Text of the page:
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Bondholders Could Sue Evergrande Over Lack of Engagement

Ad hoc group says it has seen no substantive response from developer with offshore creditors to formulate viable restructuring plan

China Evergrande shares dropped on Monday after several of employees of its wealth management unit were arrested on Saturday.
Saddled with more than $300 billion in liabilities, the Evergrande Group is undergoing a debt restructuring after it defaulted in late 2021. Photo: Reuters.


Shares in embattled China Evergrande Group rose more than 4% on Thursday on the back of Beijing’s monetary easing amid reports that bondholders were seeking legal action over the developer’s lack of communication about its restructuring.

The ad-hoc offshore shareholder group of China Evergrande said it has seen no substantive engagement from the firm with offshore creditors to formulate a viable restructuring plan, despite the firm’s repeated assurances.

The group, represented by law firm Kirkland & Ellis and investment bank Moelis & Company, said it has no option but to seriously consider enforcement actions and it is prepared to take all necessary actions to defend its legal rights.

The international bondholders had retained Harneys, the British Virgin Islands offshore law firm, according to the Financial Times on Thursday.

Lawyers are already heavily involved in the Evergrande saga. In October 2021, US firm Kirkland & Ellis, advising a group of international bondholders, complained of little meaningful engagement from the company.

Last year, Beijing appointed Sino-Australian law firm King & Wood Mallesons to investigate the company. Rosen Law Firm, a US class-action specialist, is investigating potential securities claims on behalf of Evergrande shareholders.


UK Watching for Impacts

Evergrande’s struggle with $300 billion in liabilities did not threaten financial stability in the UK, Bank of England governor Andrew Bailey said.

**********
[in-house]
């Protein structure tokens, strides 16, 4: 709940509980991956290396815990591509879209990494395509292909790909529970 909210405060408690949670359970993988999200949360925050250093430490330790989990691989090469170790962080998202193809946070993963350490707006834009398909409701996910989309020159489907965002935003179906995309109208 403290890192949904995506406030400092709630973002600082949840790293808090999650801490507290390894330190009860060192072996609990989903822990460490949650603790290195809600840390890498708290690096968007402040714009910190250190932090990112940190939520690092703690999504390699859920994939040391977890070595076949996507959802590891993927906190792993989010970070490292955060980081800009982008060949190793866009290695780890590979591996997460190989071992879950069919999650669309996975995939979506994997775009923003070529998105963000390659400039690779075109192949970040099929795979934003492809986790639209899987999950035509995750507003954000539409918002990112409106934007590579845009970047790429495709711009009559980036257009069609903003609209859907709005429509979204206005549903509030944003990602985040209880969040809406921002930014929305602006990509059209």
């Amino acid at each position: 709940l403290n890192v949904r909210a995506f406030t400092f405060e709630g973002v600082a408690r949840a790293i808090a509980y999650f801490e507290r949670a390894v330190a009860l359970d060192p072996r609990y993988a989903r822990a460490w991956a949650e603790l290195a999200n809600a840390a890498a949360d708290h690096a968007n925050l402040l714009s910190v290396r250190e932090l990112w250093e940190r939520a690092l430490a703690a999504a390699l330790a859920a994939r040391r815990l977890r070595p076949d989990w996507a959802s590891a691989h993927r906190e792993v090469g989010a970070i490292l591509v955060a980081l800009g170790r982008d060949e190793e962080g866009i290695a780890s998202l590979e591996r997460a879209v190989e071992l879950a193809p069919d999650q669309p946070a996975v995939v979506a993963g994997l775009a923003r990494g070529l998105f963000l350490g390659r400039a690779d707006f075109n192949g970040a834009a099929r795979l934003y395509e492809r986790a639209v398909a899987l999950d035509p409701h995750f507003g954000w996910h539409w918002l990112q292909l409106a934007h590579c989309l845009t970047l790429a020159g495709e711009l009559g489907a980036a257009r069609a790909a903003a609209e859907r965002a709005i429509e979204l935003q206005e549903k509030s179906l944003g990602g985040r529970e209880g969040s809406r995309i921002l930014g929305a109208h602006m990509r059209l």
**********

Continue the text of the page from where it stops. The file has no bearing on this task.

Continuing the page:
The BoE was closely watching events at Evergrande, Bailey told the British parliament’s Treasury committee. “We are seeing contagion within China but it seems to be being kept under control,” Bailey said.

“They are managing it by effectively preferring onshore to offshore creditors, we do have to note. But obviously it is a concern to us,” he added.

Two banks based in Britain, Standard Chartered and HSBC, have large exposures to Asia. In September, HSBC group chief executive Noel Quinn said he did not expect Evergrande to have any direct impact on the bank.

Evergrande’s situation was “concerning and there is a potential for second and third-order impact, particularly on the capital markets and the bond markets”, Quinn said. “And we’ve got to stay close to that.”

Involved in Underwriting

But a JPMorgan report said HSBC and StanChart have been the foreign banks most involved in underwriting syndicated loans for developers in China and are likely to face “second-order” impacts.

Financial liquidity will remain under pressure for some time, say analysts, with the potential to trigger further defaults.

“Lack of investor confidence has shut down capital markets funding channels for most Chinese developers,” Adrian Cheng, co-head of China property at Fitch Ratings, said.

“A few developers have managed to access the onshore capital market, but funding costs are now higher.”

The Hang Seng Mainland Properties Index rose 5%, up for a third straight day, led by property firms facing liquidity pressure. Sunac China and Logan Group rose 11%, while Shimao Group and Kaisa Group surged 10.7% and 10% respectively.


  • George Russell, with Reuters



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George Russell

George Russell is a freelance writer and editor based in Hong Kong who has lived in Asia since 1996. His work has been published in the Financial Times, The Wall Street Journal, Bloomberg, New York Post, Variety, Forbes and the South China Morning Post.


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